Cardiovascular disease (CVD) and stroke are two of the leading causes of morbidity and mortality among adults in North America and are strongly determined by levels of common CVD risk factors including hypertension, diabetes, obesity, cigarette smoking, and dyslipidemia. Specific extracellular RNAs regulate key processes central to the pathogenesis of CVD and several small human studies have associated extracellular RNAs with specific forms of CVD. We postulate that the expression of plasma RNAs change over time and is influenced by the duration and intensity of exposure to CVD risk factors, relates to subclinical atherosclerosis phenotypes, and will therefore be useful predictors of incident CVD events. We intend to further explore and validate the diagnostic and prognostic utility of extracellular RNAs associated with CVD and preclinical CVD phenotypes in our community-based cohort study in a hospitalized sample with acute coronary syndromes. To accomplish these aims, in the U2 phase of our study we will use an optimized non-commercial isolation method for high-yield plasma RNA extraction as well as high-throughput sequencing to identify known and as-yet undiscovered extracellular circulating RNAs, thereby developing a broad panel of plasma-derived extracellular RNA biomarkers (including miRNA, piRNA, noncoding RNAs) to screen 2914 participants in the Framingham Heart Study (FHS) Study (Offspring Exam 8). In the U3 phase of the application, we will further evaluate changes in circulating RNAs over time and in relation to incident CVD and disease progression, by screening the same individuals 5 years later (Offspring Exam 9). We will then examine associations between extracellular RNAs and CVD-related prognosis in ~400 participants of TRACE-CORE (Transitions and Research in Acute Coronary Events - Center for Outcomes Research and Education). We will perform exploratory analyses to determine if these methods can be extended to non-CVD populations. Last, we will partner with industry leaders to develop a quick and effective point-of-care test for extracellular RNA profiles associated with disease.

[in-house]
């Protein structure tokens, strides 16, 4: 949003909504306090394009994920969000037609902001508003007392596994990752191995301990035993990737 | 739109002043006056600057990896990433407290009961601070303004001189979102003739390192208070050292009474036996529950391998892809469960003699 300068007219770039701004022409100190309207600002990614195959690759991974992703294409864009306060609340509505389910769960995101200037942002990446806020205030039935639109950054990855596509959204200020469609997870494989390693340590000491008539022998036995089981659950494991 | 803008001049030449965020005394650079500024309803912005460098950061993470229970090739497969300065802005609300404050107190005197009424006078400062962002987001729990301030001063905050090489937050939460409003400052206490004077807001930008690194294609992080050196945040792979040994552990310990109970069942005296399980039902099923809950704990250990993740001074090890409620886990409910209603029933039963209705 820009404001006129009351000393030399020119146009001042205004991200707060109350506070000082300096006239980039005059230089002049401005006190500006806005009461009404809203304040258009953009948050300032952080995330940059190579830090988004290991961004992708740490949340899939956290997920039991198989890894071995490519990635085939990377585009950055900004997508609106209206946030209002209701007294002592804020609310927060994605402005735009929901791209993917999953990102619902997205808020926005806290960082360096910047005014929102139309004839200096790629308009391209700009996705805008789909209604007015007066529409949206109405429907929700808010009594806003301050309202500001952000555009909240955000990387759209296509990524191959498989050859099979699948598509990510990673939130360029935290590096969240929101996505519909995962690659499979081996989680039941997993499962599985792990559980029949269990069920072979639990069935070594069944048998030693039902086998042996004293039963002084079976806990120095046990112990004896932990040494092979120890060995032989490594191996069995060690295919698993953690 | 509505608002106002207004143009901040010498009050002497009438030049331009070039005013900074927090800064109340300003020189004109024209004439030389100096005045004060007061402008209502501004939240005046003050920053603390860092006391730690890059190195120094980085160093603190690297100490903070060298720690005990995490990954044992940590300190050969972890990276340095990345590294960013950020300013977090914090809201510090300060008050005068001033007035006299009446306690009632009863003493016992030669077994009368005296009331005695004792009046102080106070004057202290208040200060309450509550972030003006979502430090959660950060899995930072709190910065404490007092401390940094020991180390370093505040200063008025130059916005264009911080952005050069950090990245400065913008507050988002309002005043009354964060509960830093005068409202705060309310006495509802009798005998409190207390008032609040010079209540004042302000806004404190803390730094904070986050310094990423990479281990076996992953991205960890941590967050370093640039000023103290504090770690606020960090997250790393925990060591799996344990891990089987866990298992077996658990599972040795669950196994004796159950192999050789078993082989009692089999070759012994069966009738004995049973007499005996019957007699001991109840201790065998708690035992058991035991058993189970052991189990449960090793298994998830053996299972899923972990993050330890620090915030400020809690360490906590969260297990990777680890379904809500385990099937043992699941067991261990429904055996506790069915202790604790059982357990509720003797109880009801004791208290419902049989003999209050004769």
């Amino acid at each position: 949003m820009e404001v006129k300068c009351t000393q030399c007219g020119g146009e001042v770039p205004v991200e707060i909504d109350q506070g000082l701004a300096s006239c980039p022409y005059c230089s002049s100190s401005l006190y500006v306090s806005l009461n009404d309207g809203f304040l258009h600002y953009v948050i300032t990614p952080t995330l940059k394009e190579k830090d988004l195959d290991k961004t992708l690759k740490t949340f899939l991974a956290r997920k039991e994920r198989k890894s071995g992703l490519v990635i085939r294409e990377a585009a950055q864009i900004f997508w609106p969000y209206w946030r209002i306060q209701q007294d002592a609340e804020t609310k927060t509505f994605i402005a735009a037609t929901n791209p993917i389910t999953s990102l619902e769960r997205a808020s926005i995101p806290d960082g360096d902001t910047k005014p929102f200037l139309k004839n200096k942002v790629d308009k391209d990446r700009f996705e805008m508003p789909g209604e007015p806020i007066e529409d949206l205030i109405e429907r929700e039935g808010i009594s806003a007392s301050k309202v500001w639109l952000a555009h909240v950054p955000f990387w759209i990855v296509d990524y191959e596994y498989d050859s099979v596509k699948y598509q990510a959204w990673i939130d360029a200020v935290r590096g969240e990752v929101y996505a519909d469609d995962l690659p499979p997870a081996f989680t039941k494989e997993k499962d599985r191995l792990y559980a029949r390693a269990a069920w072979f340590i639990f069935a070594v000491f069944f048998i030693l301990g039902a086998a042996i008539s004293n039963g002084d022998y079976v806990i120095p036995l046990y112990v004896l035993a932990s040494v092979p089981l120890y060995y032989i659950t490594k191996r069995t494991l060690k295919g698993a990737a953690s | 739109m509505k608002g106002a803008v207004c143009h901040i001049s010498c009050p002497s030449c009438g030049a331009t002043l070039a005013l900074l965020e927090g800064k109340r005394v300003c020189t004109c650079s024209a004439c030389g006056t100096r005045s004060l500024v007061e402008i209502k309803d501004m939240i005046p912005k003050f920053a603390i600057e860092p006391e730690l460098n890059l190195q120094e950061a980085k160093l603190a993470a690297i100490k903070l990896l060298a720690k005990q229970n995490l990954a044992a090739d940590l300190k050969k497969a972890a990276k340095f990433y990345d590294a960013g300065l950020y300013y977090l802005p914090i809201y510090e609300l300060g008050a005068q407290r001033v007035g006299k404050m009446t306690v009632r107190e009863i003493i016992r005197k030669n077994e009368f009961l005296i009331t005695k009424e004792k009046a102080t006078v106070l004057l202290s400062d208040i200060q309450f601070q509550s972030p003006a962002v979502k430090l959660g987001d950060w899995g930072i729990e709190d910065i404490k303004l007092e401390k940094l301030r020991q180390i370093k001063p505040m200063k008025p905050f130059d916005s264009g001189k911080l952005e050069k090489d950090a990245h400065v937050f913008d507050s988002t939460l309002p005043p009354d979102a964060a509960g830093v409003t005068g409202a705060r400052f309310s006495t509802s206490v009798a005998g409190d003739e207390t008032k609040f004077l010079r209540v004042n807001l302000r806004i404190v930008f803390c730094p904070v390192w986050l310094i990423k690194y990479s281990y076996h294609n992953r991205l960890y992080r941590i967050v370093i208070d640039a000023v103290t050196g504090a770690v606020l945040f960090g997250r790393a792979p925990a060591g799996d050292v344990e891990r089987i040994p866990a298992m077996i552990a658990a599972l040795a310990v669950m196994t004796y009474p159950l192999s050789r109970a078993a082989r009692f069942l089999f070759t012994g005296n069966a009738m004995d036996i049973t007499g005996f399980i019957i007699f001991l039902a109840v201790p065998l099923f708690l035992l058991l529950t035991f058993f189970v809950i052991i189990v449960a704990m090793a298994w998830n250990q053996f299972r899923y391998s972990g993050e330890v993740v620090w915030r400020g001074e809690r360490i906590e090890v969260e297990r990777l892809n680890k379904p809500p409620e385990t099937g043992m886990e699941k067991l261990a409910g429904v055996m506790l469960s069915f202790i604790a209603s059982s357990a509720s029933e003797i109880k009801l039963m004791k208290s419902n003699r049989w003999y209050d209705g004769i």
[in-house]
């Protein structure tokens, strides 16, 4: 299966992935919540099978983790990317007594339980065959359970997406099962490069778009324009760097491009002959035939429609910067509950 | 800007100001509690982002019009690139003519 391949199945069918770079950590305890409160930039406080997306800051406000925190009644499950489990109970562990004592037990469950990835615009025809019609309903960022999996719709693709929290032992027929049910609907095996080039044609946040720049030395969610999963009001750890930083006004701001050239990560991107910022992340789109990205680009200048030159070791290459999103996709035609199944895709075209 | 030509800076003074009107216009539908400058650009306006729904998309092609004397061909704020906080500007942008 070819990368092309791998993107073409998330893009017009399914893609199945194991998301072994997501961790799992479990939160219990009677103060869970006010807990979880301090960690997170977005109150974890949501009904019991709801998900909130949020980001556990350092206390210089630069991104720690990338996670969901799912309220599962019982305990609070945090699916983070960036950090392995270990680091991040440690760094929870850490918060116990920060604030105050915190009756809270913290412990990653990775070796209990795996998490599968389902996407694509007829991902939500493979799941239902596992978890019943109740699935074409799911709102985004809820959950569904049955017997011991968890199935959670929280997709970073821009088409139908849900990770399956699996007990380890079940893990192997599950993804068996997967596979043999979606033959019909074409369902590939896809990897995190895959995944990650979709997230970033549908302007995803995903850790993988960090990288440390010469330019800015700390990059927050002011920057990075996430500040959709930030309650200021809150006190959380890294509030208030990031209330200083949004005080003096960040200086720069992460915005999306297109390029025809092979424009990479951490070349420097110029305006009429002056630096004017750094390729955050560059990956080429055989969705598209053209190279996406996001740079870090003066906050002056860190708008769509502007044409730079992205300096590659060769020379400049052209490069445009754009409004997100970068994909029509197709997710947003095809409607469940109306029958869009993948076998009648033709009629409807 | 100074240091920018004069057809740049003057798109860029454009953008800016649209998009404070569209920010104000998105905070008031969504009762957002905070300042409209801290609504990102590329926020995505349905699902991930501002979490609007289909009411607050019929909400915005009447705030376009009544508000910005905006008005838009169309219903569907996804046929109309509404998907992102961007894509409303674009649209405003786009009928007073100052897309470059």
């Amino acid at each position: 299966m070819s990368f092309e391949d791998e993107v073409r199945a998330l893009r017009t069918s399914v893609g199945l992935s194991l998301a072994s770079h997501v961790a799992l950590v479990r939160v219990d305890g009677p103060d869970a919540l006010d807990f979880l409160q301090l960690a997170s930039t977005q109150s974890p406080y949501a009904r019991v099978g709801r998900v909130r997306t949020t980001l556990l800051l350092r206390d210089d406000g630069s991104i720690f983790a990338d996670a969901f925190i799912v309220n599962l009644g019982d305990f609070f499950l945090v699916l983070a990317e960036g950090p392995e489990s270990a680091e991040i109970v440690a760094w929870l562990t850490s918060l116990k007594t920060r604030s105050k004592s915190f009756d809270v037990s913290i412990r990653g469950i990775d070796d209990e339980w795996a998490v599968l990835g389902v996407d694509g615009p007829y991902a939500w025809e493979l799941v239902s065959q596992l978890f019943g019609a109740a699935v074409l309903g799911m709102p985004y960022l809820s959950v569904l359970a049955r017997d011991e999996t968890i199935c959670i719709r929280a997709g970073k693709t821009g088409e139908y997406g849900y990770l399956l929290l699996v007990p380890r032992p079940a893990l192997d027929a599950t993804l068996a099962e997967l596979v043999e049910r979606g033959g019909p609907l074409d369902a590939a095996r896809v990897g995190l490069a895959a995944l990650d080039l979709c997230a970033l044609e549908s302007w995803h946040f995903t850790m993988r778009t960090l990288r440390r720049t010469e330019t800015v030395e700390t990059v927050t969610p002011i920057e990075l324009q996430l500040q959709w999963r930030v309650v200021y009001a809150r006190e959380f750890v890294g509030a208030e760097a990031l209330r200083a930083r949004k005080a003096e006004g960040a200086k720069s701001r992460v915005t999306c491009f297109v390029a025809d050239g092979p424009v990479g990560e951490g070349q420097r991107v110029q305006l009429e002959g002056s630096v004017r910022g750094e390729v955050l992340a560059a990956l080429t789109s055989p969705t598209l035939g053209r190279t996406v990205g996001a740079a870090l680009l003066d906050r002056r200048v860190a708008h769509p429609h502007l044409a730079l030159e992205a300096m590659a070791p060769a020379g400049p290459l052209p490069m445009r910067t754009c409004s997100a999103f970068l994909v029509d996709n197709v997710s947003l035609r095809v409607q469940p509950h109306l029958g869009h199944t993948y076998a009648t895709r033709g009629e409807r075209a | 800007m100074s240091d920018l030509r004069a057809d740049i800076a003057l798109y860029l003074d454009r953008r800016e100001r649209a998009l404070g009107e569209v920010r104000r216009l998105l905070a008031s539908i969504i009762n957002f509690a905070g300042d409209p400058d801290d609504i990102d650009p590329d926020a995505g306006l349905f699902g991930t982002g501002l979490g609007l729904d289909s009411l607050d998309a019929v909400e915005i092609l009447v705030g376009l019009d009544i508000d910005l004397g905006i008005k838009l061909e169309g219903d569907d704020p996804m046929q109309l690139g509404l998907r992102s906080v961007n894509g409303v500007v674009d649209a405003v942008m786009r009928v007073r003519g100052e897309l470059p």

Specific RNAs found in the circulation outside of cells may regulate key processes that influence the development of disease and/or be markers of its presence or progression. Cardiovascular disease is a leading cause of morbidity and mortality among adults in North America. Using currently available plasma samples from several well-characterized observational and patients populations extending beyond cardiac syndromes, these two projects aim to define the expression of circulating RNAs in health and disease.
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